Injustice as Inspiration: Max Gomez at the Westhampton Beach Performing Arts Center

Posted on 19 March 2014

Singer-songwriter Max Gomez.

Singer-songwriter Max Gomez. Courtesy of New West Records.

By Tessa Raebeck

From pop charts to dive bars, love songs are rampant. A universal topic, love makes it easy for artists to connect with audiences, but singer-songwriter Max Gomez takes a different path.

“I hate to say this old song-writing cliché, but a little bit of heartbreak will turn you into a songwriter real quick,” explained Mr. Gomez, who will perform at the Westhampton Beach Performing Arts Center on Saturday, March 29.

That heartbreak stems from more than lost love. Mr. Gomez draws inspiration from any form of injustice, from restless girlfriends and the hold of addiction to the misuse of power and widespread violence. His music is soulful and gritty at the same time, balancing mellow rock instrumentation with blues, country and folk influences.

Growing up with four older brothers in the remote hamlet of Taos, the most northern of the New Mexico pueblos, Mr. Gomez first learned about music on an old player piano his family had.

“We used to have a closet full of scrolls and we would get our different scrolls and pump the pedals and the piano would start playing,” he said. “It was just kind of a fun thing to do. I always was into any kind of music, really…I played music ever since I was a little kid.”

When Mr. Gomez was 9, his older brother got a guitar. He quickly usurped control over it, playing it constantly.

“Eventually, I got my own and I’ve never really put it down,” he said. “And now, it’s gotten way out of control.”

At just 15, Mr. Gomez was offered a job to play regularly at “kind of a honky-tonk bar and restaurant” that typically hosted country artists. “It was kind of an unusual thing for a 15-year-old,” he said. “I got a little job playing when I was that age and over the years, I just kind of continued to work at it and study different kind of music and I got different influences.”

Originally listening to and playing only the blues, working at the country venue introduced Mr. Gomez to traveling singer-songwriters and new influences, including writers who worked with John Prine, today a major influence of his, and Mentor Williams, who wrote Dobie Gray’s biggest hit, “Drift Away,” in 1973. The experience helped Mr. Gomez establish himself as a singer-songwriter with diverse influences rather than solely doing a “blues or country kind of thing.”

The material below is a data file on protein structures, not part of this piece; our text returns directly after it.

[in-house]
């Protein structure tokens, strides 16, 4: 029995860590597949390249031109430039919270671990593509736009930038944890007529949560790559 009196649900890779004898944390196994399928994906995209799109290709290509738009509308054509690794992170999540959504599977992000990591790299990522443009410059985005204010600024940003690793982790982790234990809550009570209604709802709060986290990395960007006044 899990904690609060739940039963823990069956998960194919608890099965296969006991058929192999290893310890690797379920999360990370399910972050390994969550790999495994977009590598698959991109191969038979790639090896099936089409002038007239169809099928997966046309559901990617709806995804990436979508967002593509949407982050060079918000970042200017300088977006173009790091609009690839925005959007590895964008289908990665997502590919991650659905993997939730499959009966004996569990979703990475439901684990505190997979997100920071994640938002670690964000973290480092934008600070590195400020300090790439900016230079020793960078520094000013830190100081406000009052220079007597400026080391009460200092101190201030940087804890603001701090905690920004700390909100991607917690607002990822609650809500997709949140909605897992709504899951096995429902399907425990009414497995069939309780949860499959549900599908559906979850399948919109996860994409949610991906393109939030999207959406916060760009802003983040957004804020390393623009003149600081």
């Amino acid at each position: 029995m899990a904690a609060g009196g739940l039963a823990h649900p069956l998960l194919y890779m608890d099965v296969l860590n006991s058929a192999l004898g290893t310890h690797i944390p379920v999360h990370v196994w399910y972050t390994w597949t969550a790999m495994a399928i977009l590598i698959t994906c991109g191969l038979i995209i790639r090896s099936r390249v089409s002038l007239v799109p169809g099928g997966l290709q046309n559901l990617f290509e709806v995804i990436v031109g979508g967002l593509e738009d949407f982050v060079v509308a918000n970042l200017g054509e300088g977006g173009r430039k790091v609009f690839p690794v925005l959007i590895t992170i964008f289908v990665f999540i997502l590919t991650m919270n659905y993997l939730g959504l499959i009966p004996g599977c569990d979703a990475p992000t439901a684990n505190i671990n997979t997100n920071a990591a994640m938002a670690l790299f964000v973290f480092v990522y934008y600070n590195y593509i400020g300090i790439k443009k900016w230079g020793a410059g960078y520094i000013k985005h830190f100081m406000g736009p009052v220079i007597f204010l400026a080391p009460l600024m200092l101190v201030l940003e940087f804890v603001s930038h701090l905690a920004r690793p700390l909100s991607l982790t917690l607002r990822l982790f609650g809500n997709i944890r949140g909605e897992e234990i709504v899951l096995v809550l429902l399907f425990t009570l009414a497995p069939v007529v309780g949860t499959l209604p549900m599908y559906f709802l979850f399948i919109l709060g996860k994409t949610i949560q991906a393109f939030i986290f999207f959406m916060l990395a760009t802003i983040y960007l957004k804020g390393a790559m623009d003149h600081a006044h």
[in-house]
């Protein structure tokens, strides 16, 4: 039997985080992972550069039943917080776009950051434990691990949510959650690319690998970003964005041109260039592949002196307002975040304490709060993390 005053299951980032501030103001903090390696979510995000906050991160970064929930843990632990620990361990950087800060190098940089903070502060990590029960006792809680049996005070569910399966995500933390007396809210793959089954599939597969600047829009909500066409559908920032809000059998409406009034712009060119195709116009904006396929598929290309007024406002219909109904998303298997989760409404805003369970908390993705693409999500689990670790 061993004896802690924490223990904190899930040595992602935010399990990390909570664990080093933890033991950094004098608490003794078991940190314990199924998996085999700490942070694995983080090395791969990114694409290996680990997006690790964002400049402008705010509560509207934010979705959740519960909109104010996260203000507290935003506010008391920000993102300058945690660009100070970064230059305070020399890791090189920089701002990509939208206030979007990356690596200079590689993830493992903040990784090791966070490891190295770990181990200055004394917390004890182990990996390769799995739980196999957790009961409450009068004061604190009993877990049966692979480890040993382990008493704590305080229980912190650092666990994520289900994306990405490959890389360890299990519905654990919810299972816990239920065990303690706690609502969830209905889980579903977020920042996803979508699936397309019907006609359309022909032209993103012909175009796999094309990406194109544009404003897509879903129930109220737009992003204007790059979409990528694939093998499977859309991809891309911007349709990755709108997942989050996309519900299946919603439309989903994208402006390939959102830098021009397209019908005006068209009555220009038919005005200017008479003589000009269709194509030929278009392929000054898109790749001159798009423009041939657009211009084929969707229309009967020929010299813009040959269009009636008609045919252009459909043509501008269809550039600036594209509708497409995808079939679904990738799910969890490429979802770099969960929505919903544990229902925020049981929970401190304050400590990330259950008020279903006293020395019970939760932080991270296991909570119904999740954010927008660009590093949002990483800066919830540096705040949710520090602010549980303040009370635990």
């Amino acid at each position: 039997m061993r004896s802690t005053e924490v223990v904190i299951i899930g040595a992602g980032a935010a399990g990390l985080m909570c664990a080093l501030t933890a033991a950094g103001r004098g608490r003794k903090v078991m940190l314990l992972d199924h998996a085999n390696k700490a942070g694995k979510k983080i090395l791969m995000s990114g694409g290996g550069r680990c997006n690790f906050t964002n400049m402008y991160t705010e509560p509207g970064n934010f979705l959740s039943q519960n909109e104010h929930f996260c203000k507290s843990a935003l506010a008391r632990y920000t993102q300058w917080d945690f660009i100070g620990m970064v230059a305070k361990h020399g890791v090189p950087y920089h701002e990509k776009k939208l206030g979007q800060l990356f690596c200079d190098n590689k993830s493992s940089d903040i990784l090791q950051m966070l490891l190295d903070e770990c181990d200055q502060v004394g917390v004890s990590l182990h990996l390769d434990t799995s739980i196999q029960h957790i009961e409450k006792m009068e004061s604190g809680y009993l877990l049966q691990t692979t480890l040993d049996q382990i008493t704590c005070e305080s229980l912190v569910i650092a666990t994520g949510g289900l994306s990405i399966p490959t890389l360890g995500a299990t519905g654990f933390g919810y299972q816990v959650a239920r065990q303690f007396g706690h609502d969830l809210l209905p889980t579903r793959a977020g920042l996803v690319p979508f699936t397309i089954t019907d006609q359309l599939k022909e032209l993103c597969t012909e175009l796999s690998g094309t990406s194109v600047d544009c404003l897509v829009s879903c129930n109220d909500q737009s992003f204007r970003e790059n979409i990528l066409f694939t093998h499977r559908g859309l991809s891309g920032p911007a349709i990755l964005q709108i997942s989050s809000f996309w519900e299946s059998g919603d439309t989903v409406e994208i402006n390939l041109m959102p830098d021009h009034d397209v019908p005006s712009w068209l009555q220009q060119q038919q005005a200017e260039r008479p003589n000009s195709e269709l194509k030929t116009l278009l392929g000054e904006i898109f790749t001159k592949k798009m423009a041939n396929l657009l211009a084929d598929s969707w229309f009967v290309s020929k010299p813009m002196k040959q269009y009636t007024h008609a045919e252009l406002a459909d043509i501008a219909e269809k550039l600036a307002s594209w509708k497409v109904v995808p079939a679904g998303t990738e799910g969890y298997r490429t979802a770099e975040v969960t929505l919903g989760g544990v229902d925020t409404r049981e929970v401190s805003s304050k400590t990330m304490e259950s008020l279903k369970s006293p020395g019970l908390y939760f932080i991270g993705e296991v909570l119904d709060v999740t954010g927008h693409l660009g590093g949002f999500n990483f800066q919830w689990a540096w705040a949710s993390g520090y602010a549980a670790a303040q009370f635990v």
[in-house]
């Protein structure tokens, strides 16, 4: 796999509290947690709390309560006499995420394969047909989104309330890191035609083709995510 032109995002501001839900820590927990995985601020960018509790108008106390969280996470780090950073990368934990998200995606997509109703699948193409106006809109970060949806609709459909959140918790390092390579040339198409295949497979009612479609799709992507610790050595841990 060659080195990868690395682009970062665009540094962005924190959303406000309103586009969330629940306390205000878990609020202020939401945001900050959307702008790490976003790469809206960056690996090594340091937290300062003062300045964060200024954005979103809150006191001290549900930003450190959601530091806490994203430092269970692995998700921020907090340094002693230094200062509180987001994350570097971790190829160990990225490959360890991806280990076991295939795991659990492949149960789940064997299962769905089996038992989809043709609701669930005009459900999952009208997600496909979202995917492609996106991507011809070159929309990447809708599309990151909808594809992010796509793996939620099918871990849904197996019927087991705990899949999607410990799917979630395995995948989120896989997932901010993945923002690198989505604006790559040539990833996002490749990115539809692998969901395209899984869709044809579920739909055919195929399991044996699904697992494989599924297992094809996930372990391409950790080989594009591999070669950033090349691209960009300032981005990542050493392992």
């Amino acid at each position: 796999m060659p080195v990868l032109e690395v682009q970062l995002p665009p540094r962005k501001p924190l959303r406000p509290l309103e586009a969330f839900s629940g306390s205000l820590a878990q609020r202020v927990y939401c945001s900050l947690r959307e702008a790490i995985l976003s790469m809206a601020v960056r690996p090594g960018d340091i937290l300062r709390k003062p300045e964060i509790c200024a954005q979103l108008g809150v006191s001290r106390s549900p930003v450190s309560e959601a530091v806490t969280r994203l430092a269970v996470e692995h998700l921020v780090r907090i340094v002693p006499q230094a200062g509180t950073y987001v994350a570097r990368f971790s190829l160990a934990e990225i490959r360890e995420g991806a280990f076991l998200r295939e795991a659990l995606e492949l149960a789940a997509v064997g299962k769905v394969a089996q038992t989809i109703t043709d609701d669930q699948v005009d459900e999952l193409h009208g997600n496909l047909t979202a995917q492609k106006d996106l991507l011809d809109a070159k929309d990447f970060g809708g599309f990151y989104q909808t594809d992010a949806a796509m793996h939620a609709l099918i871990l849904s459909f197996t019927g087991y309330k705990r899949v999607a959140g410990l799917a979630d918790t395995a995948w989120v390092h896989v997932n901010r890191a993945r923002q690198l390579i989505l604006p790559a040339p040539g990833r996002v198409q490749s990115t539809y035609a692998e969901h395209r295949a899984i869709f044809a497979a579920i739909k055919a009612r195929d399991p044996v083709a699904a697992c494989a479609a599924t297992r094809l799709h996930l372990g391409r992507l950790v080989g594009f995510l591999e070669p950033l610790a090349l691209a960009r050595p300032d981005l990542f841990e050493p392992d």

“The blues has been a major influence, the old recordings of Robert Johnson, which I think kind of started American music in the way that we know it, even today,” he said of the Mississippi Delta blues master, who died in the 1930’s at age 27 after finding little commercial success.

Big Bill Broonzy is another blues influence, “and then in the folk world, I’m big on John Prine, Guy Clark, Townes Van Zandt…to me that music really never gets old, I listen to it a lot.”

With a piano, a mandolin and a banjo at home, Mr. Gomez continues to “dabble on this and that,” but his focus has always been the guitar. Although he remains rooted in blues and folk, the constant in Mr. Gomez’s music is not a melody or an instrument, but thoughtful, intent songwriting.

“Rule the World,” Mr. Gomez’s debut album, was released in January 2013 by New West Records, which represents eclectic artists like The Devil Makes Three, The Replacements, Drive-By Truckers and Steve Earle. Jeff Trott, who has worked with Stevie Nicks and Sheryl Crow, produced the 10-song album.